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Grants Replace Loans for Neediest Students

Northwestern will eliminate student loans and replace them with grants for undergraduate students with the greatest financial need, starting in fall 2008.

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January 31, 2008
EVANSTON, Ill. --- Northwestern University will eliminate student loans and replace them with grants for undergraduate students with the greatest financial need, starting in fall 2008, the University announced today (Jan. 31).

New and returning undergraduate students at Northwestern with the greatest financial need will receive aid packages with no student loan requirement. That component of a student's financial aid will be replaced by University grants.

The change means that new students who qualify will be able to attend Northwestern without taking out any student loans, while returning students who qualify will receive aid packages without loans until they graduate. Northwestern determines a student's eligibility for financial aid by considering family income, assets, liabilities, family size, the number of students in college and extenuating circumstances.

In addition, all undergraduate financial aid recipients who take out subsidized Stafford or Perkins loans, the two major federal need-based loan programs, will have those loans capped at no more than $20,000 over four years.

Northwestern is intentionally tying eligibility for its no-loan program to financial need, rather than to a certain level of family income, as many other schools have done.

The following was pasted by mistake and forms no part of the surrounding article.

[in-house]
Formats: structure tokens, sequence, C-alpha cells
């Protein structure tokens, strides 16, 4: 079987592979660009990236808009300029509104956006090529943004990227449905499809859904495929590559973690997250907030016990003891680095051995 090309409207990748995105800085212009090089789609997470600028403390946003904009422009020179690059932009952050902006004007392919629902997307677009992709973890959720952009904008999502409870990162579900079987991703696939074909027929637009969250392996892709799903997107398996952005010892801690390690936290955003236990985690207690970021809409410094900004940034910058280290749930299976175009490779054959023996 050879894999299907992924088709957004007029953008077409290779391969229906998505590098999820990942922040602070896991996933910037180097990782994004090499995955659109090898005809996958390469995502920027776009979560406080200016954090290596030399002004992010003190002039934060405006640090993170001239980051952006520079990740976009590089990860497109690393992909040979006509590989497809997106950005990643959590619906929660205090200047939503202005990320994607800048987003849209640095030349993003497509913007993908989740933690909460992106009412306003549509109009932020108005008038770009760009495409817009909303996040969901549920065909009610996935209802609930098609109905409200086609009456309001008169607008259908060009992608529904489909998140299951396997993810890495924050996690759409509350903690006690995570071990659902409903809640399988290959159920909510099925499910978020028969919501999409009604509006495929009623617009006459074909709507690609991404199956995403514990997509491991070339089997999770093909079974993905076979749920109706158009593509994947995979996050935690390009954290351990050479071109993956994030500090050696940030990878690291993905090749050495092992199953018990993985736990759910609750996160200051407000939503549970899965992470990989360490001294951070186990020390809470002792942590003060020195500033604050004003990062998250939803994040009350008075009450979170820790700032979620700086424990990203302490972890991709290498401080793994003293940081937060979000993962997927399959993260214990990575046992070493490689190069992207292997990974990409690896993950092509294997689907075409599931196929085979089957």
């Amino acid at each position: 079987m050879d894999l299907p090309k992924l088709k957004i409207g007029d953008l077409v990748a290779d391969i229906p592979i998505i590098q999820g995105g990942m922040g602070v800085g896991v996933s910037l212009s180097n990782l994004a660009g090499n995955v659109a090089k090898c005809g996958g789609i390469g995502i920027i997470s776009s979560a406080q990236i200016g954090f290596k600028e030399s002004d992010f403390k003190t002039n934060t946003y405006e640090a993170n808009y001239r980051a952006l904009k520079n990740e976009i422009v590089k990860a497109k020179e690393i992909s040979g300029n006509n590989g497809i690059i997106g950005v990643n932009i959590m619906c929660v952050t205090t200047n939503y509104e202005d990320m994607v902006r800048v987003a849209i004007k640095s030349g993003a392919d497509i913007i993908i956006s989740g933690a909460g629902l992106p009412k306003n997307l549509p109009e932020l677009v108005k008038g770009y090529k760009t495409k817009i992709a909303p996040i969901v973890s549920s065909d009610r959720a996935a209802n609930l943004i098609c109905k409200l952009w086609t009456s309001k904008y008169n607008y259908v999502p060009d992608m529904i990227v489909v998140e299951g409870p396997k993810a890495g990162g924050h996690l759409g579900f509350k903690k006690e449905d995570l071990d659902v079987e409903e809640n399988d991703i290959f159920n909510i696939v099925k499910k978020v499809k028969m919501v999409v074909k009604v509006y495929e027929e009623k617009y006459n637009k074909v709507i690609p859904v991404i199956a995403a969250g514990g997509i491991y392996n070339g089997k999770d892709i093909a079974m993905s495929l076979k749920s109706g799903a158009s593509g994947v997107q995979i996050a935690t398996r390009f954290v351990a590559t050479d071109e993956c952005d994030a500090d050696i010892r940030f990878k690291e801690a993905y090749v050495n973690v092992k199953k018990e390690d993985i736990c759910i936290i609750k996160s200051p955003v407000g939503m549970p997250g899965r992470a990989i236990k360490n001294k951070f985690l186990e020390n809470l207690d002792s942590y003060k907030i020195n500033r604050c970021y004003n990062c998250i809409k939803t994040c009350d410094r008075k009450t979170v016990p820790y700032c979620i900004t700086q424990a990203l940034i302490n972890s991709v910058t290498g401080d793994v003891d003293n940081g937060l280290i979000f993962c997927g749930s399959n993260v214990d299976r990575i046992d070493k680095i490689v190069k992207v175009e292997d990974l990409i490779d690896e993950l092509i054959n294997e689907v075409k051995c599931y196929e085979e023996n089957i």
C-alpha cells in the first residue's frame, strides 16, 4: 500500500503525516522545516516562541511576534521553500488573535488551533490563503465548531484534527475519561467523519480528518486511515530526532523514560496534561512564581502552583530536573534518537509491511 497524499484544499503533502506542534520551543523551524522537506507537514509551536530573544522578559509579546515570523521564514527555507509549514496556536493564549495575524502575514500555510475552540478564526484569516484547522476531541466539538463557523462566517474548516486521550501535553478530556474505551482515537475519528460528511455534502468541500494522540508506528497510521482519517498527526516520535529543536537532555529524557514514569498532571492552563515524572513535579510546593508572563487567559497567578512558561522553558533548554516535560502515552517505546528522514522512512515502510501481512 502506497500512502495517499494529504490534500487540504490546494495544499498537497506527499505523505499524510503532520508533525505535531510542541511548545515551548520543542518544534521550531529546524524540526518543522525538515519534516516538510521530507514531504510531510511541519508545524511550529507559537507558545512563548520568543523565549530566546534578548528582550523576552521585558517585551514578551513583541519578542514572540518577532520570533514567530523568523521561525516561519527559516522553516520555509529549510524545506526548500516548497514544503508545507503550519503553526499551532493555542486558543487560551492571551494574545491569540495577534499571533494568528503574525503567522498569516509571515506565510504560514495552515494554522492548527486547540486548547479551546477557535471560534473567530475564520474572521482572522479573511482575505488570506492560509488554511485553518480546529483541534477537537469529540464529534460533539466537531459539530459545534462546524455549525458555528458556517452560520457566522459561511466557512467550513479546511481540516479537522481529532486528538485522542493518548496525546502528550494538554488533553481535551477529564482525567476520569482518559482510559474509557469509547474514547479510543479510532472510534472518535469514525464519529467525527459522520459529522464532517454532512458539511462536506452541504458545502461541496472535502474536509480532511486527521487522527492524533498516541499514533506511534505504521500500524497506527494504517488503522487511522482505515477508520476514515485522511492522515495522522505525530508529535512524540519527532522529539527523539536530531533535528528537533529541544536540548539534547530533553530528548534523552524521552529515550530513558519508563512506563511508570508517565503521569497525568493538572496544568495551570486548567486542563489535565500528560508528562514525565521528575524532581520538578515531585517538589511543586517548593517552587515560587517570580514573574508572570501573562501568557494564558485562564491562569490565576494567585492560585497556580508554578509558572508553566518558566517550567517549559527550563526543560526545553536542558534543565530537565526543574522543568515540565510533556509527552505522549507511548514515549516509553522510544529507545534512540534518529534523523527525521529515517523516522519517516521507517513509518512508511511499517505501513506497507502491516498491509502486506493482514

"We believe that linking our no-loan policy to financial need rather than family income is inherently more fair," said Michael Mills, associate provost for enrollment management. "There are instances where middle- or even upper-middle-income families have tremendous financial need because of circumstances such as caring for a grandparent, coping with extensive medical expenses, enrolling several children in college simultaneously or other situations. Our new no-loan pledge based on financial need will help these types of families who otherwise wouldn't qualify under an income-based program."

Mills estimated that 80 percent of the beneficiaries of the no-loan program will come from families making less than $55,000 annually. The remainder would come from families with greater incomes but with financial circumstances such as those described above.

The funding for the additional grants and scholarships will come from Northwestern's endowment earnings.

Northwestern currently provides more than $70 million in University-funded grants and scholarships for undergraduate students. Approximately 60 percent of Northwestern undergraduate students receive financial aid.

By capping subsidized Stafford and Perkins loan debt at $20,000, the University will ensure that Northwestern students who take out need-based loans will not be overly burdened by large debts after graduation. Northwestern already has one of the lowest average student loan debts among private research universities, averaging $18,000 for graduates in the Class of 2007 who had taken out loans.

"With the no-loan program and the loan cap, we'll be able to do an even better job of ensuring that our neediest students make important choices about majors and careers with less concern about student loan debt," Mills said.

The University expects that the no-loan and loan cap programs will benefit more than 1,400 of its 8,000 undergraduate students.

Frequently Asked Questions: http://ug-finaid.northwestern.edu/documents/NoLoanPrgm.pdf
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